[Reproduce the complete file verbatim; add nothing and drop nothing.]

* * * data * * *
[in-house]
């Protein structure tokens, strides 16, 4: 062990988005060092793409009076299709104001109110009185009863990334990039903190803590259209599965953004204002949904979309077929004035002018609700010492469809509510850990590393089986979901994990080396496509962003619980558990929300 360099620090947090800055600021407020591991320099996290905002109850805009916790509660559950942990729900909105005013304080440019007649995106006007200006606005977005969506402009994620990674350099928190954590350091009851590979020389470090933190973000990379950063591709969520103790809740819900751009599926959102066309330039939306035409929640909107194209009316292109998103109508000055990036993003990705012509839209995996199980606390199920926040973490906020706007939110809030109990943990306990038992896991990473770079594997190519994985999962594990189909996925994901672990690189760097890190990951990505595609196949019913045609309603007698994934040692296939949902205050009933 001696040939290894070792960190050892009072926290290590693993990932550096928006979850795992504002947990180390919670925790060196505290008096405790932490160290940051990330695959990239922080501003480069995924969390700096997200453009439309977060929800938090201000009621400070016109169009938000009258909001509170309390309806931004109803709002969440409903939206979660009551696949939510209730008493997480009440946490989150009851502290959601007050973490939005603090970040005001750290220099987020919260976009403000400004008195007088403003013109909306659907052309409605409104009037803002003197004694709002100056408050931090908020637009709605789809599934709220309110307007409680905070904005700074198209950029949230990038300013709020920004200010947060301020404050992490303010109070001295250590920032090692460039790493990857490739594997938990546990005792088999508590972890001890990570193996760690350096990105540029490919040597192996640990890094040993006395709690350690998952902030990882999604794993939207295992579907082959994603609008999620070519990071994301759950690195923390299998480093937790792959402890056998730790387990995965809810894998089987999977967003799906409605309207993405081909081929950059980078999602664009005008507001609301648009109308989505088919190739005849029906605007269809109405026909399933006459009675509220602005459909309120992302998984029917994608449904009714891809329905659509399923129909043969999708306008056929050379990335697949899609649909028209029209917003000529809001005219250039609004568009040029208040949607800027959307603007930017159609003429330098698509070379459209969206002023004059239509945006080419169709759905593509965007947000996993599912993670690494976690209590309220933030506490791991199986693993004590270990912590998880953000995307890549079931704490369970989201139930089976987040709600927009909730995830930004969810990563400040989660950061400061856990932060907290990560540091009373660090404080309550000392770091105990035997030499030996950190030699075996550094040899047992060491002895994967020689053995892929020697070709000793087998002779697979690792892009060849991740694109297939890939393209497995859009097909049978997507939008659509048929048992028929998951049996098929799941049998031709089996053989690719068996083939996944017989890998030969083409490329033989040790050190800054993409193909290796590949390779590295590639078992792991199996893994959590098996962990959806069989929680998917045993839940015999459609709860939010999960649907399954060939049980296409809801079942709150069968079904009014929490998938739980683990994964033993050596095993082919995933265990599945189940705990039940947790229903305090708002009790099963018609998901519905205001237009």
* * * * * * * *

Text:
[in-house]
């Protein structure tokens, strides 16, 4: 062990988005060092793409009076299709104001109110009185009863990334990039903190803590259209599965953004204002949904979309077929004035002018609700010492469809509510850990590393089986979901994990080396496509962003619980558990929300 360099620090947090800055600021407020591991320099996290905002109850805009916790509660559950942990729900909105005013304080440019007649995106006007200006606005977005969506402009994620990674350099928190954590350091009851590979020389470090933190973000990379950063591709969520103790809740819900751009599926959102066309330039939306035409929640909107194209009316292109998103109508000055990036993003990705012509839209995996199980606390199920926040973490906020706007939110809030109990943990306990038992896991990473770079594997190519994985999962594990189909996925994901672990690189760097890190990951990505595609196949019913045609309603007698994934040692296939949902205050009933 001696040939290894070792960190050892009072926290290590693993990932550096928006979850795992504002947990180390919670925790060196505290008096405790932490160290940051990330695959990239922080501003480069995924969390700096997200453009439309977060929800938090201000009621400070016109169009938000009258909001509170309390309806931004109803709002969440409903939206979660009551696949939510209730008493997480009440946490989150009851502290959601007050973490939005603090970040005001750290220099987020919260976009403000400004008195007088403003013109909306659907052309409605409104009037803002003197004694709002100056408050931090908020637009709605789809599934709220309110307007409680905070904005700074198209950029949230990038300013709020920004200010947060301020404050992490303010109070001295250590920032090692460039790493990857490739594997938990546990005792088999508590972890001890990570193996760690350096990105540029490919040597192996640990890094040993006395709690350690998952902030990882999604794993939207295992579907082959994603609008999620070519990071994301759950690195923390299998480093937790792959402890056998730790387990995965809810894998089987999977967003799906409605309207993405081909081929950059980078999602664009005008507001609301648009109308989505088919190739005849029906605007269809109405026909399933006459009675509220602005459909309120992302998984029917994608449904009714891809329905659509399923129909043969999708306008056929050379990335697949899609649909028209029209917003000529809001005219250039609004568009040029208040949607800027959307603007930017159609003429330098698509070379459209969206002023004059239509945006080419169709759905593509965007947000996993599912993670690494976690209590309220933030506490791991199986693993004590270990912590998880953000995307890549079931704490369970989201139930089976987040709600927009909730995830930004969810990563400040989660950061400061856990932060907290990560540091009373660090404080309550000392770091105990035997030499030996950190030699075996550094040899047992060491002895994967020689053995892929020697070709000793087998002779697979690792892009060849991740694109297939890939393209497995859009097909049978997507939008659509048929048992028929998951049996098929799941049998031709089996053989690719068996083939996944017989890998030969083409490329033989040790050190800054993409193909290796590949390779590295590639078992792991199996893994959590098996962990959806069989929680998917045993839940015999459609709860939010999960649907399954060939049980296409809801079942709150069968079904009014929490998938739980683990994964033993050596095993082919995933265990599945189940705990039940947790229903305090708002009790099963018609998901519905205001237009």